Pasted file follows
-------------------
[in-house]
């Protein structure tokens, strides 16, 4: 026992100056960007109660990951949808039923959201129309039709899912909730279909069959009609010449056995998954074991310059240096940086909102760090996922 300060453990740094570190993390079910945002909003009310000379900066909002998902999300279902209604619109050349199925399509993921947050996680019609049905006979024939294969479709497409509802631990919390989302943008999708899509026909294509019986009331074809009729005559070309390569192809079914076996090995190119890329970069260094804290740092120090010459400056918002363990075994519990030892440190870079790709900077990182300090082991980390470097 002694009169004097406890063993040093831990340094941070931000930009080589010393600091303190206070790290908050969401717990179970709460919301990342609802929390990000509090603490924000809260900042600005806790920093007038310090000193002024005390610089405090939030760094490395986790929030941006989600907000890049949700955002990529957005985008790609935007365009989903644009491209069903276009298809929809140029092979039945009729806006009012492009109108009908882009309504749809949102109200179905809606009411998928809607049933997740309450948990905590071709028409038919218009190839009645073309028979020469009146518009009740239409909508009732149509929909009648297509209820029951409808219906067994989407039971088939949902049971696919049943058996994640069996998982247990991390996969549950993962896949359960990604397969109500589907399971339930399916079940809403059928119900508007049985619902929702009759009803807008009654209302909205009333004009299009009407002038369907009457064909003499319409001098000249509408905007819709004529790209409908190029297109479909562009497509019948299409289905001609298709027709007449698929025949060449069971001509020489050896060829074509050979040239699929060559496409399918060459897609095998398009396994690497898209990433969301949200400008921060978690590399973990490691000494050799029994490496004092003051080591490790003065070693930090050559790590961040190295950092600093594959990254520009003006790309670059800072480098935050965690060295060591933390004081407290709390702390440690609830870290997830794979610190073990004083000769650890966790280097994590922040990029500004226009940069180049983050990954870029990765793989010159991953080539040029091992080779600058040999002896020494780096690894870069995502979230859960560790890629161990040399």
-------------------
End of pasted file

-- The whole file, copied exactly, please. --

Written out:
[in-house]
């Protein structure tokens, strides 16, 4: 026992100056960007109660990951949808039923959201129309039709899912909730279909069959009609010449056995998954074991310059240096940086909102760090996922 300060453990740094570190993390079910945002909003009310000379900066909002998902999300279902209604619109050349199925399509993921947050996680019609049905006979024939294969479709497409509802631990919390989302943008999708899509026909294509019986009331074809009729005559070309390569192809079914076996090995190119890329970069260094804290740092120090010459400056918002363990075994519990030892440190870079790709900077990182300090082991980390470097 002694009169004097406890063993040093831990340094941070931000930009080589010393600091303190206070790290908050969401717990179970709460919301990342609802929390990000509090603490924000809260900042600005806790920093007038310090000193002024005390610089405090939030760094490395986790929030941006989600907000890049949700955002990529957005985008790609935007365009989903644009491209069903276009298809929809140029092979039945009729806006009012492009109108009908882009309504749809949102109200179905809606009411998928809607049933997740309450948990905590071709028409038919218009190839009645073309028979020469009146518009009740239409909508009732149509929909009648297509209820029951409808219906067994989407039971088939949902049971696919049943058996994640069996998982247990991390996969549950993962896949359960990604397969109500589907399971339930399916079940809403059928119900508007049985619902929702009759009803807008009654209302909205009333004009299009009407002038369907009457064909003499319409001098000249509408905007819709004529790209409908190029297109479909562009497509019948299409289905001609298709027709007449698929025949060449069971001509020489050896060829074509050979040239699929060559496409399918060459897609095998398009396994690497898209990433969301949200400008921060978690590399973990490691000494050799029994490496004092003051080591490790003065070693930090050559790590961040190295950092600093594959990254520009003006790309670059800072480098935050965690060295060591933390004081407290709390702390440690609830870290997830794979610190073990004083000769650890966790280097994590922040990029500004226009940069180049983050990954870029990765793989010159991953080539040029091992080779600058040999002896020494780096690894870069995502979230859960560790890629161990040399």